We all know that when you are downwind of an odour you will smell it, whereas upwind you may smell nothing, but how does weather affect your environment and the impact on pollutants?
We have all experienced the impact that hot weather can have on odours and dust, but there are other types of weather that can also have a surprising effect on air quality. Odour control solutions and dust suppression strategies need to consider these impacts to prevent unwanted problems.
For example, in winter a combination of low air temperatures, slow wind speeds and intense cloud cover can cause odours to build up in the atmosphere.
The impact of weather on the level of pollutants around the source of emissions is indisputable. Differing weather conditions can affect the magnitude of air pollution by up to 70%. Additionally, weather can significantly affect the dispersion and suppression of air pollution.
Wind will carry the air pollution away from the source, while its direction is mainly determined by the local topography. Wind direction changes with height, along with wind speed varying hourly. The greater the wind speed the more efficient the mixing with fresh air. Low wind speeds in combination with high-pressure result in accumulation of dust in the atmosphere. The increase in the wind speed reduces the possibility of detachment of contaminants from the earth’s surface, which leads to the increase of the range and surface area of the spread of pollutants. Literature provides evidence for the intercontinental atmospheric transport of bioaerosols and dust, while odour was found to disperse at local scale (100 m – 10 km). When new installations are undergoing environmental permitting they must consider prevalent wind direction and location of the nearest downwind sensitive receptors in order to reduce potential exposure to pollution and odour nuisance.
Changes in air temperature can lead to formation of atmospheric turbulence which further enhances dispersion of air pollutants. However, elevated air temperatures combined with increased insulation may in fact trigger and accelerate photochemical reactions among airborne particles, resulting in (among others) ozone and smog production.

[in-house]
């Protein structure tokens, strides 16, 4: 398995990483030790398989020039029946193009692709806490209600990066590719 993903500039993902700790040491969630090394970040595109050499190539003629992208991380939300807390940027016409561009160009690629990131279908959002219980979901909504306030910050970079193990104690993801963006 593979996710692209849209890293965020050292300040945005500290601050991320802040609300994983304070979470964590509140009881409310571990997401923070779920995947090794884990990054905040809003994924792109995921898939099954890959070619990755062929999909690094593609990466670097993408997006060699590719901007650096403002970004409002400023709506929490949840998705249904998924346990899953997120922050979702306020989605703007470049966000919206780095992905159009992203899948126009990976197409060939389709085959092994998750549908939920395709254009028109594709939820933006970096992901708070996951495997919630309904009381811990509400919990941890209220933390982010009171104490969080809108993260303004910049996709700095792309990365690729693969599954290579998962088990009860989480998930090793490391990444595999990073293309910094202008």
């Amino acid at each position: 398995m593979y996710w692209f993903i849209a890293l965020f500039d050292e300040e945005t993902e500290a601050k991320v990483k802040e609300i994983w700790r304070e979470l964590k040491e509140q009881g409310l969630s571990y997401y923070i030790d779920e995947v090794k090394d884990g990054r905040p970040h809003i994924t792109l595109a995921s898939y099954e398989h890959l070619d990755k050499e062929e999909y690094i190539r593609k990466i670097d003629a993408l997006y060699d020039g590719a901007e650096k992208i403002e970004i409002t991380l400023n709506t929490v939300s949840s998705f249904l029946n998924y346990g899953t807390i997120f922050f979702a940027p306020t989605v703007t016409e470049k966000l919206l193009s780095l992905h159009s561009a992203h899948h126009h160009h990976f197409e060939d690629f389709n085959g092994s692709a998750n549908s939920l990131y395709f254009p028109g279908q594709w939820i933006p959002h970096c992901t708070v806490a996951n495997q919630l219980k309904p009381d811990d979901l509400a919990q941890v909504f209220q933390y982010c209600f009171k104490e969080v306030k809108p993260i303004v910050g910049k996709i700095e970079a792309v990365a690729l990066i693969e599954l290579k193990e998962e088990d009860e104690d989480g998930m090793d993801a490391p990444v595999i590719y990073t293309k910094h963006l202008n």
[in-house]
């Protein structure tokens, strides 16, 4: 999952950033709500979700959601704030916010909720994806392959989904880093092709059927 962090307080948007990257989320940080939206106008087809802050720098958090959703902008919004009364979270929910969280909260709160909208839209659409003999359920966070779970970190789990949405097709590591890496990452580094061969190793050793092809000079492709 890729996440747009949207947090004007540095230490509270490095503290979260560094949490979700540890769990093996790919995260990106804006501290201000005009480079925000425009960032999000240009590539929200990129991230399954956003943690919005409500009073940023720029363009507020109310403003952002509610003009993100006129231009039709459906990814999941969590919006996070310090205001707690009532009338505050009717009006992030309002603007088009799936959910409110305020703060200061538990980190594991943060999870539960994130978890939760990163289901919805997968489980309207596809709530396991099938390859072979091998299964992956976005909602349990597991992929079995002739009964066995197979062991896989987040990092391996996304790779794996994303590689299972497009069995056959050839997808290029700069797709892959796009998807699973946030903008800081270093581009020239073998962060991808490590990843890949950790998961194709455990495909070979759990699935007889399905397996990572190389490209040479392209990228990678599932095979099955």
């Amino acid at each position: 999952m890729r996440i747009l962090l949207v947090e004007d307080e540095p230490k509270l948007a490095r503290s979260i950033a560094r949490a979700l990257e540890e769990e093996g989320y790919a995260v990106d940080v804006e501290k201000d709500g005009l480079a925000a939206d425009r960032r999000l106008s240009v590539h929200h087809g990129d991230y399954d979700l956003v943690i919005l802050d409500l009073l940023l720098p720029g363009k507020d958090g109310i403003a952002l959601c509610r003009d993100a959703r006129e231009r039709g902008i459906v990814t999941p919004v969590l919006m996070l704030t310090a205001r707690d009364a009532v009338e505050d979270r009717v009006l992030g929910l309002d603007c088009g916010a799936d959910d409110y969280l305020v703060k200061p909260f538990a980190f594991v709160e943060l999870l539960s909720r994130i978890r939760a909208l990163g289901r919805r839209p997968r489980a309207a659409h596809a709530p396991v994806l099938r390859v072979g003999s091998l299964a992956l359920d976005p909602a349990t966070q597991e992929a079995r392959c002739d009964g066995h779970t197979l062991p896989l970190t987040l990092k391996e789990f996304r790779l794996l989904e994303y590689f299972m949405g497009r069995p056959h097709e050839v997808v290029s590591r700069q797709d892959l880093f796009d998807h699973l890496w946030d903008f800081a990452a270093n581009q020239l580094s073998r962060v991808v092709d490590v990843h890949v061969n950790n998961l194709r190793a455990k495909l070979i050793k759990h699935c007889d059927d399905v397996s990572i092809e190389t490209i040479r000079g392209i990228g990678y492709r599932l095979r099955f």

A low-pressure in conjunction with increased relative humidity enable aggregation of dust particles which speeds up the deposition process. The same weather conditions stimulate condensation of aromatic hydrocarbons in the atmosphere. Precipitation and snowing usually is considered as a favourable factor which purifies the air from pollutants; such as particulate matter and dust particles by washing them out. The wet deposition is particularly relevant for bioaerosols (e.g. grass, ragweed pollen), which often can be found as a serious cause of allergic reactions and asthma outbreaks. In contrast, increase in humidity can also facilitate release of fungal spores, particularly from the group of Ascomycetes, where changes in relative humidity influence spore release mechanism (“squirt gun”). In relation to other air pollutants, i.e., SOx and NOx in reaction with water, result in acid formation, commonly known as “acid rains” that cause irreversible damage to the environment.
In terms of air pollution, the worst weather scenarios occur during the winter season, at low air temperatures, slow wind speeds and intense cloud cover as air pollutants accumulate near the emission sources and remain stagnant for a substantial amount of time. Long periods without any precipitations can aggravate the local air quality further due to slow pollutant deposition process which then entirely depends on the gravitation force.
For advice on any odour or dust related problems, call Spectrum Environmental Support on 01905 362100 or email email@example.com